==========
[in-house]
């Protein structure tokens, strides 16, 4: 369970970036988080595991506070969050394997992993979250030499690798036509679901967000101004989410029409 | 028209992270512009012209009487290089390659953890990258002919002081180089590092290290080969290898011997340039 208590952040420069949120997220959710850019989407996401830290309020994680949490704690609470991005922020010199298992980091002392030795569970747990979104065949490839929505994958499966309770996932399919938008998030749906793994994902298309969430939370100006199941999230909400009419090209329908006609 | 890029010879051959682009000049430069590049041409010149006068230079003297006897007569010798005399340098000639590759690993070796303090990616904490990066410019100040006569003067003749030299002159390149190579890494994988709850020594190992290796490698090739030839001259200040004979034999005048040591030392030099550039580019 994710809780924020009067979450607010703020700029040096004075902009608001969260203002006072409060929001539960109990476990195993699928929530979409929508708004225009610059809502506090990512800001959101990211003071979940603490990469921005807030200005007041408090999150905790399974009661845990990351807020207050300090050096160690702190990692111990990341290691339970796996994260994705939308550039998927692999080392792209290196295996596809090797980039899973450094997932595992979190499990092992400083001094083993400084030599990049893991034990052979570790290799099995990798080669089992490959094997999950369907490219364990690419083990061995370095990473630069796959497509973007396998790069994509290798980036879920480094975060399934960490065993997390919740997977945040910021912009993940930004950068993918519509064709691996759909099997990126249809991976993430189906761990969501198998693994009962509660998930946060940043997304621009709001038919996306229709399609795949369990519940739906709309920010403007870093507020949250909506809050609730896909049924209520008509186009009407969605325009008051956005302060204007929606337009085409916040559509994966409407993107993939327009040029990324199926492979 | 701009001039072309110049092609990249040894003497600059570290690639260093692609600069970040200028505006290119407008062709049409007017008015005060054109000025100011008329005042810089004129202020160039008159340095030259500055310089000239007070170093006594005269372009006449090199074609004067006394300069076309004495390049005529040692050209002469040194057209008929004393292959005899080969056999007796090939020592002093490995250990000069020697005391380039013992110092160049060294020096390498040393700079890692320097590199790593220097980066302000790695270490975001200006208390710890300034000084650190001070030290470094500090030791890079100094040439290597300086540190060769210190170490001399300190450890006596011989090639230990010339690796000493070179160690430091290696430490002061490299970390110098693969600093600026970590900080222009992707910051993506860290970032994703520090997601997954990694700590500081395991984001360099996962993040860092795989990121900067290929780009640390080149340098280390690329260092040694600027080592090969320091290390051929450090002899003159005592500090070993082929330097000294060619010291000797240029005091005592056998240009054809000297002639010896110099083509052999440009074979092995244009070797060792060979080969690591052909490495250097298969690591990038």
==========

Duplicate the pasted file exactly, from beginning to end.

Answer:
[in-house]
């Protein structure tokens, strides 16, 4: 369970970036988080595991506070969050394997992993979250030499690798036509679901967000101004989410029409 | 028209992270512009012209009487290089390659953890990258002919002081180089590092290290080969290898011997340039 208590952040420069949120997220959710850019989407996401830290309020994680949490704690609470991005922020010199298992980091002392030795569970747990979104065949490839929505994958499966309770996932399919938008998030749906793994994902298309969430939370100006199941999230909400009419090209329908006609 | 890029010879051959682009000049430069590049041409010149006068230079003297006897007569010798005399340098000639590759690993070796303090990616904490990066410019100040006569003067003749030299002159390149190579890494994988709850020594190992290796490698090739030839001259200040004979034999005048040591030392030099550039580019 994710809780924020009067979450607010703020700029040096004075902009608001969260203002006072409060929001539960109990476990195993699928929530979409929508708004225009610059809502506090990512800001959101990211003071979940603490990469921005807030200005007041408090999150905790399974009661845990990351807020207050300090050096160690702190990692111990990341290691339970796996994260994705939308550039998927692999080392792209290196295996596809090797980039899973450094997932595992979190499990092992400083001094083993400084030599990049893991034990052979570790290799099995990798080669089992490959094997999950369907490219364990690419083990061995370095990473630069796959497509973007396998790069994509290798980036879920480094975060399934960490065993997390919740997977945040910021912009993940930004950068993918519509064709691996759909099997990126249809991976993430189906761990969501198998693994009962509660998930946060940043997304621009709001038919996306229709399609795949369990519940739906709309920010403007870093507020949250909506809050609730896909049924209520008509186009009407969605325009008051956005302060204007929606337009085409916040559509994966409407993107993939327009040029990324199926492979 | 701009001039072309110049092609990249040894003497600059570290690639260093692609600069970040200028505006290119407008062709049409007017008015005060054109000025100011008329005042810089004129202020160039008159340095030259500055310089000239007070170093006594005269372009006449090199074609004067006394300069076309004495390049005529040692050209002469040194057209008929004393292959005899080969056999007796090939020592002093490995250990000069020697005391380039013992110092160049060294020096390498040393700079890692320097590199790593220097980066302000790695270490975001200006208390710890300034000084650190001070030290470094500090030791890079100094040439290597300086540190060769210190170490001399300190450890006596011989090639230990010339690796000493070179160690430091290696430490002061490299970390110098693969600093600026970590900080222009992707910051993506860290970032994703520090997601997954990694700590500081395991984001360099996962993040860092795989990121900067290929780009640390080149340098280390690329260092040694600027080592090969320091290390051929450090002899003159005592500090070993082929330097000294060619010291000797240029005091005592056998240009054809000297002639010896110099083509052999440009074979092995244009070797060792060979080969690591052909490495250097298969690591990038």